Tommy’s language also continues to grow. He eagerly uses social media, Facebook, and his iPhone to converse in written words, which remains his strength. Speech and auditory processing remain a huge struggle, and yet, amazingly, Tommy is at ease with a microphone when speaking publicly! He’s chosen to be a motivational speaker, sharing his story with large groups at local schools, at the Geneva Center for Autism International Symposium in Toronto, CHEO’s Autism Program, and most recently at Andrew Fleck Children’s Services’ annual general meeting.
Tommy’s reach goes even further than his keynote talks, as his thriving YouTube channel, “lookyus”, has over 26 million views and 32,000 subscribers! Tommy’s amazing story gives hope to viewers, especially others with ASD and their families, showing the success people experience when their strengths are encouraged and celebrated!
Perhaps Tommy’s best message to others is to embrace life fully. He’s been a competitive Nordic skier, a kayak national champion, a talented rock climber, a tandem biker, sailor, canoeist and horse rider! He’s enjoyed incredible wilderness hiking trips with his older brother Paul and sister-in-law Laura, and loves visiting the Assiniboine Park Zoo in Winnipeg where Laura works. He’s learned to play the guitar and done amazing drawings with his personal support worker, Phil, who teaches him daily at home.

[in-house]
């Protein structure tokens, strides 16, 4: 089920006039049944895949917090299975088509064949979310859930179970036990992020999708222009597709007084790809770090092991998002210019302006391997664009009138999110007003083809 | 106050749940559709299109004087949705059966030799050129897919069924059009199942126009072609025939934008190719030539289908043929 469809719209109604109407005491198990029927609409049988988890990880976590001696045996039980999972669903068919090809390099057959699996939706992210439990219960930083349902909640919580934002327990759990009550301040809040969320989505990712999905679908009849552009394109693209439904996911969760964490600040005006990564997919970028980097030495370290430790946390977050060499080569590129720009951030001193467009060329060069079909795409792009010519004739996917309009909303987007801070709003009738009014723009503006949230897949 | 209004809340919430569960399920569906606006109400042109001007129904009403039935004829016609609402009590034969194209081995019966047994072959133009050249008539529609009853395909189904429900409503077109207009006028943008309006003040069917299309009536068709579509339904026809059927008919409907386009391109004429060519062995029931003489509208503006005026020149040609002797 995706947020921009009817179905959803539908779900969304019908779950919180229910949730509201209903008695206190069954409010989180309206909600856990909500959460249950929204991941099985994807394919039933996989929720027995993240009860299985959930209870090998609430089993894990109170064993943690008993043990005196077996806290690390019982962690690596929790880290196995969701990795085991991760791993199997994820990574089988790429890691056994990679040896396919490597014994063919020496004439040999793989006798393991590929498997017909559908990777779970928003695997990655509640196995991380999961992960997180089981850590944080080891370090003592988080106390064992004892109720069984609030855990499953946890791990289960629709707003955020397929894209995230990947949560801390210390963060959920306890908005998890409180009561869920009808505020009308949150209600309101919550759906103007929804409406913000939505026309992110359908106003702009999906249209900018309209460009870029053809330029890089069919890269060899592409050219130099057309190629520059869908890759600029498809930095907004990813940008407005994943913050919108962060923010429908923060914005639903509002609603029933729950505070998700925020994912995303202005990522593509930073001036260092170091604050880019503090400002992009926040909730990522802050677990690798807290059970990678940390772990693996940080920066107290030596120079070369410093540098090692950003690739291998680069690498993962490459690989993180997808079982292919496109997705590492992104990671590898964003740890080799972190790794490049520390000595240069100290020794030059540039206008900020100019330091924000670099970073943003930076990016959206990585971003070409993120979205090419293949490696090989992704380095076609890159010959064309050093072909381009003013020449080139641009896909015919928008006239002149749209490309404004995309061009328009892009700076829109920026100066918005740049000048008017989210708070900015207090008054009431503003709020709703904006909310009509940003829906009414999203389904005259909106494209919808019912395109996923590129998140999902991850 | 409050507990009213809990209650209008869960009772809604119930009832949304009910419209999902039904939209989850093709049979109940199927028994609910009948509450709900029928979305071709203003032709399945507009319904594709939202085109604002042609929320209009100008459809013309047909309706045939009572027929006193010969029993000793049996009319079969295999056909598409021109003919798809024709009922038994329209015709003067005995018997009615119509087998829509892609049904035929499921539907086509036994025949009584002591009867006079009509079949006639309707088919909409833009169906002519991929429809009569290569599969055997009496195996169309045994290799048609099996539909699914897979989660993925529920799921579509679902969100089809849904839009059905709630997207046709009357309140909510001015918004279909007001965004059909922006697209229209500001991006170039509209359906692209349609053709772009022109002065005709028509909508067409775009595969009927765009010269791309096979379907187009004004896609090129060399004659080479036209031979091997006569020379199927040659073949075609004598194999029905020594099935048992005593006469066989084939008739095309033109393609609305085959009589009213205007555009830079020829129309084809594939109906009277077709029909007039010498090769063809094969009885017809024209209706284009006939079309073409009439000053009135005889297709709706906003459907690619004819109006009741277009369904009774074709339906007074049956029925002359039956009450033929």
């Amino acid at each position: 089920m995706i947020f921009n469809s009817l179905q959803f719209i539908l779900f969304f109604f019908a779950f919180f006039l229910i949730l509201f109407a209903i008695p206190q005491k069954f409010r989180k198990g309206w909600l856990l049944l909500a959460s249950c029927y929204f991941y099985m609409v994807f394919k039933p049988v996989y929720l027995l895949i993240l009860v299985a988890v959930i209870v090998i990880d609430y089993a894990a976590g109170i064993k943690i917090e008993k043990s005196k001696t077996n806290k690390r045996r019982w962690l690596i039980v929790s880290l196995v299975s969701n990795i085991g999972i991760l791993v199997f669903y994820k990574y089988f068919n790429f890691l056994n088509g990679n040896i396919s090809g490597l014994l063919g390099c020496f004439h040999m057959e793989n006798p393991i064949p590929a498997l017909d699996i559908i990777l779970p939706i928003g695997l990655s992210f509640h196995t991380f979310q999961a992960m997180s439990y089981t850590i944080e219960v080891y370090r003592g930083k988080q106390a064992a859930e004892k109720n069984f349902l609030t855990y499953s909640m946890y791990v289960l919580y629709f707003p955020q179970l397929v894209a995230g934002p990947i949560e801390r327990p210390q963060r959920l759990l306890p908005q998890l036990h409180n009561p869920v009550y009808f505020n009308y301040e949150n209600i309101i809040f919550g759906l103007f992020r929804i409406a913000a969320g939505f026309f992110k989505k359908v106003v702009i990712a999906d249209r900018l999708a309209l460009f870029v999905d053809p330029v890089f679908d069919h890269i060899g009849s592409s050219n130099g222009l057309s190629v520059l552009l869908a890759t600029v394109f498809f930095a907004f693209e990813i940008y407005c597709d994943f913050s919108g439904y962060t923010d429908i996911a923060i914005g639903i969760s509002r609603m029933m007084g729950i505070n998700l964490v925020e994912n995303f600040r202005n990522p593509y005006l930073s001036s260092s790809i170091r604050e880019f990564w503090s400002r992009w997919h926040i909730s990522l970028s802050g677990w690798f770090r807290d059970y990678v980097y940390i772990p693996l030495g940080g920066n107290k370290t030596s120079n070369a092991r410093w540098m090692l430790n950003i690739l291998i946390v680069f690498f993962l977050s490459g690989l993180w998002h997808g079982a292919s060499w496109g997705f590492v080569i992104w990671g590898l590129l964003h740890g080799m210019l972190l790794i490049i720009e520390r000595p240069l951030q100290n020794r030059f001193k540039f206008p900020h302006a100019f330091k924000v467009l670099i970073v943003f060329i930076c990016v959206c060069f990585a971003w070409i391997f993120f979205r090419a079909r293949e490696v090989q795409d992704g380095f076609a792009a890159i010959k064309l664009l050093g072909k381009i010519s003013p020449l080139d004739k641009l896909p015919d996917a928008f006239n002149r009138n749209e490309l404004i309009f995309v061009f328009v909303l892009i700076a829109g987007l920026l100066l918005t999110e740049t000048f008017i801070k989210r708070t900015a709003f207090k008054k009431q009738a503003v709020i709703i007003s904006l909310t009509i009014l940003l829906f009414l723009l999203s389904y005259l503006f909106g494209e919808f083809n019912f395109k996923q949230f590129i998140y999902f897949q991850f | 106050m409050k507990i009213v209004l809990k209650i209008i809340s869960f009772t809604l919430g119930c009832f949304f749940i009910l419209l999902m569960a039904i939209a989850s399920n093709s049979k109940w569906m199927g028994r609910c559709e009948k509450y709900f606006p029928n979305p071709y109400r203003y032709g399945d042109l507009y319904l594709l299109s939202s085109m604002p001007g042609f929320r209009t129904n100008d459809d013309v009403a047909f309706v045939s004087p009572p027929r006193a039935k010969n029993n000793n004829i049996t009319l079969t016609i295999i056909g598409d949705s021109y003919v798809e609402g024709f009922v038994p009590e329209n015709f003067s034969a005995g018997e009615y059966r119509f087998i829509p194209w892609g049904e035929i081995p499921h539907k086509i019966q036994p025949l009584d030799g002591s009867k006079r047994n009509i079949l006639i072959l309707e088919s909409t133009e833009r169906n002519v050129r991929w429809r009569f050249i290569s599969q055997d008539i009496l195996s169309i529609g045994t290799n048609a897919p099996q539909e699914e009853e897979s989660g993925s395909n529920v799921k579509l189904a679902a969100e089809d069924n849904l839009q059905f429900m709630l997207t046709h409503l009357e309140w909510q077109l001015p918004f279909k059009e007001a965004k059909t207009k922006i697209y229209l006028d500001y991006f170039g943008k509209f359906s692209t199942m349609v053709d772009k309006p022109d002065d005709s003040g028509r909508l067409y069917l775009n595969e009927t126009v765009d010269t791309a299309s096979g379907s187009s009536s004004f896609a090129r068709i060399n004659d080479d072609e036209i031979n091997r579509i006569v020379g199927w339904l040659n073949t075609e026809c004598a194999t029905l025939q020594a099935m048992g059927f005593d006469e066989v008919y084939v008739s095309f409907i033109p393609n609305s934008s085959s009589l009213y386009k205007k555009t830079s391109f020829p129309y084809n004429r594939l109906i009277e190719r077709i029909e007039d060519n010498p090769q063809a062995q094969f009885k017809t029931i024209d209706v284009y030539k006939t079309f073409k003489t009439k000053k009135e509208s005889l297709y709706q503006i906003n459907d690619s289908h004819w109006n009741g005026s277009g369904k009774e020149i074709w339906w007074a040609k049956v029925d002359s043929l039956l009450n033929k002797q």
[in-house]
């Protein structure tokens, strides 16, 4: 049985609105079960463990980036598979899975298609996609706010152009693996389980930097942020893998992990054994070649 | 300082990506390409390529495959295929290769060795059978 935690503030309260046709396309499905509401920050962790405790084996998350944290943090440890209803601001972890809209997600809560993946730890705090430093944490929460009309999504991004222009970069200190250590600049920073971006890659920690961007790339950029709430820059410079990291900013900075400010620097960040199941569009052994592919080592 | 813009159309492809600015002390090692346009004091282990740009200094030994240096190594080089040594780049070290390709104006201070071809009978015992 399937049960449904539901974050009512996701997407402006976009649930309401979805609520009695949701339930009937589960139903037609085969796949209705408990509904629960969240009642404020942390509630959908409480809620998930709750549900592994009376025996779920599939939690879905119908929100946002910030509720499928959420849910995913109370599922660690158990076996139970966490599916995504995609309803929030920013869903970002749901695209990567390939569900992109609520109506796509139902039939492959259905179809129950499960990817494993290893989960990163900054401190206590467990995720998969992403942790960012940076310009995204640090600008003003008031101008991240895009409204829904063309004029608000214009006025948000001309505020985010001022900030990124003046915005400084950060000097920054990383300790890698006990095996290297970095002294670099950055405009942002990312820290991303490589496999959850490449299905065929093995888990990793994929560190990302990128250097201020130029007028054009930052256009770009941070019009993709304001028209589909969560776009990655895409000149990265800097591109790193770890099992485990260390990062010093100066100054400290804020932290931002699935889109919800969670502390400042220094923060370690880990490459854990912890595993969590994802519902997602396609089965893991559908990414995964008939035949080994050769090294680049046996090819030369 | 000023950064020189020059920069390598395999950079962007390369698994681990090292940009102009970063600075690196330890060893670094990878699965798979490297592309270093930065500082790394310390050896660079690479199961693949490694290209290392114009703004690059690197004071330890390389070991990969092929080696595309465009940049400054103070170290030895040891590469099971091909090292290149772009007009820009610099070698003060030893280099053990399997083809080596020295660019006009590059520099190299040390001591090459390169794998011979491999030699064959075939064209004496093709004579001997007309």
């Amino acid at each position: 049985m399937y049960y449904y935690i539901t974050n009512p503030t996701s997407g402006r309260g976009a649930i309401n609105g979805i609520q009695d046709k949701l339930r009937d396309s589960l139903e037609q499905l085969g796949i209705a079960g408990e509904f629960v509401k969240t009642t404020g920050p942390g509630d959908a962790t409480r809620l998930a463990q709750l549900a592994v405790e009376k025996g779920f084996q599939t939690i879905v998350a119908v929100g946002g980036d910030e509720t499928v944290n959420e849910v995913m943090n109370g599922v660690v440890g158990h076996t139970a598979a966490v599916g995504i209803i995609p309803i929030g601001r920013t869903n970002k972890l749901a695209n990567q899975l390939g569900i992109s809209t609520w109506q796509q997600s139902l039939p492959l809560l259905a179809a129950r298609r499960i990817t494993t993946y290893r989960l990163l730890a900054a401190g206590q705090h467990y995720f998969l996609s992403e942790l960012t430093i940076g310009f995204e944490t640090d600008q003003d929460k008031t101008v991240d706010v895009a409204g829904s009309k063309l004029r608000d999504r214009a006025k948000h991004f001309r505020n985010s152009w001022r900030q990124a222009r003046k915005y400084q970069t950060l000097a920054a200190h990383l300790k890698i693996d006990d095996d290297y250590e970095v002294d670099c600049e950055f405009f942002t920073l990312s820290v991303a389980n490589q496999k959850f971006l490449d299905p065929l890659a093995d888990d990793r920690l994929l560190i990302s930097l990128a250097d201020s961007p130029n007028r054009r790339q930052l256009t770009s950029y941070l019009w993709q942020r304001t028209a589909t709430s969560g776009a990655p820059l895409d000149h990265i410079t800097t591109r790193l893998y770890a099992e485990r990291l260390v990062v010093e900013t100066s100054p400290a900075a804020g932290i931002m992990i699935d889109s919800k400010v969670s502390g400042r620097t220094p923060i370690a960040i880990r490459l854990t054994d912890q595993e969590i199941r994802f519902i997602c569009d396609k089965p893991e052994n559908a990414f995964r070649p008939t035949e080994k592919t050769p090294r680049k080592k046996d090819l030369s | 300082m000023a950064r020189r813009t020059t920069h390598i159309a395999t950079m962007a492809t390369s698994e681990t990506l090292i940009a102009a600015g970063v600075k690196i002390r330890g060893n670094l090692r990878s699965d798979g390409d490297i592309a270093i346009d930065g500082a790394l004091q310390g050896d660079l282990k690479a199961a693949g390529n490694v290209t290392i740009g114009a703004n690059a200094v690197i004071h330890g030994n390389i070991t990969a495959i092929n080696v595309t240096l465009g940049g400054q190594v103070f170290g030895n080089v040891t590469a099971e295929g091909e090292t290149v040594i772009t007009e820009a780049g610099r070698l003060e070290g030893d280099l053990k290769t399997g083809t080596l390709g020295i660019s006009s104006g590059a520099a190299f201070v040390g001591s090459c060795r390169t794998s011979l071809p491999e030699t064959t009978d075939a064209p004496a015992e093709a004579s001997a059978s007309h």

Tommy’s journey has been joyful, and he has found inclusion in his community, surrounded by many wonderful and kind people who have supported him and cheered him on each step of the way. We are thankful for these wonderful friends, professionals, immediate family, extended family, fellow runners, coaches, YouTube fans, online followers, and fellow Disney enthusiasts!
What’s next for Tommy? The sky is the limit, and it’s sure to be exciting, as he makes new friends daily, and invites others to join him in his “Whee!” – his exuberant expression of excitement each time he embarks on a new adventure!
Feel free to reach out to Tommy, or me, his very proud mom, on his social media!
Learn more at Tommy’s website www.autismmeansfriendship.com